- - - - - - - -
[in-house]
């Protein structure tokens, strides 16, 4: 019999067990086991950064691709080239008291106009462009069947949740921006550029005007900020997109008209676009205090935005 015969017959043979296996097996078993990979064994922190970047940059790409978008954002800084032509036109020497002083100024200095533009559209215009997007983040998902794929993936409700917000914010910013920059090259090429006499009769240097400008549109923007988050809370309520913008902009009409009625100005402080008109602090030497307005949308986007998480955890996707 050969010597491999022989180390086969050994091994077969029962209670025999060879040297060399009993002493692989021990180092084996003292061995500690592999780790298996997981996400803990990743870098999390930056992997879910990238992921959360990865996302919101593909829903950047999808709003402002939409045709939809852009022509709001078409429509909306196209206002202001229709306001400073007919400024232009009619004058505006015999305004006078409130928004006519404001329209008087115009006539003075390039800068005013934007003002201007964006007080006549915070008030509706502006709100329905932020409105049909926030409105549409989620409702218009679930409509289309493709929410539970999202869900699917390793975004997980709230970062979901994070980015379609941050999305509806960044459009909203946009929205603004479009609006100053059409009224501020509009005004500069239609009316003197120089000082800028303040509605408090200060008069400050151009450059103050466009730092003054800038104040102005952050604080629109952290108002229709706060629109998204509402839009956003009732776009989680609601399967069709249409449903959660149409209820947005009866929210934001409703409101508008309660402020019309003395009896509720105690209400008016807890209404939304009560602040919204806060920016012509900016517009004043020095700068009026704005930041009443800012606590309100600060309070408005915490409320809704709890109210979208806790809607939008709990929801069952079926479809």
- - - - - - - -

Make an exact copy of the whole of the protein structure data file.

[in-house]
């Protein structure tokens, strides 16, 4: 019999067990086991950064691709080239008291106009462009069947949740921006550029005007900020997109008209676009205090935005 015969017959043979296996097996078993990979064994922190970047940059790409978008954002800084032509036109020497002083100024200095533009559209215009997007983040998902794929993936409700917000914010910013920059090259090429006499009769240097400008549109923007988050809370309520913008902009009409009625100005402080008109602090030497307005949308986007998480955890996707 050969010597491999022989180390086969050994091994077969029962209670025999060879040297060399009993002493692989021990180092084996003292061995500690592999780790298996997981996400803990990743870098999390930056992997879910990238992921959360990865996302919101593909829903950047999808709003402002939409045709939809852009022509709001078409429509909306196209206002202001229709306001400073007919400024232009009619004058505006015999305004006078409130928004006519404001329209008087115009006539003075390039800068005013934007003002201007964006007080006549915070008030509706502006709100329905932020409105049909926030409105549409989620409702218009679930409509289309493709929410539970999202869900699917390793975004997980709230970062979901994070980015379609941050999305509806960044459009909203946009929205603004479009609006100053059409009224501020509009005004500069239609009316003197120089000082800028303040509605408090200060008069400050151009450059103050466009730092003054800038104040102005952050604080629109952290108002229709706060629109998204509402839009956003009732776009989680609601399967069709249409449903959660149409209820947005009866929210934001409703409101508008309660402020019309003395009896509720105690209400008016807890209404939304009560602040919204806060920016012509900016517009004043020095700068009026704005930041009443800012606590309100600060309070408005915490409320809704709890109210979208806790809607939008709990929801069952079926479809």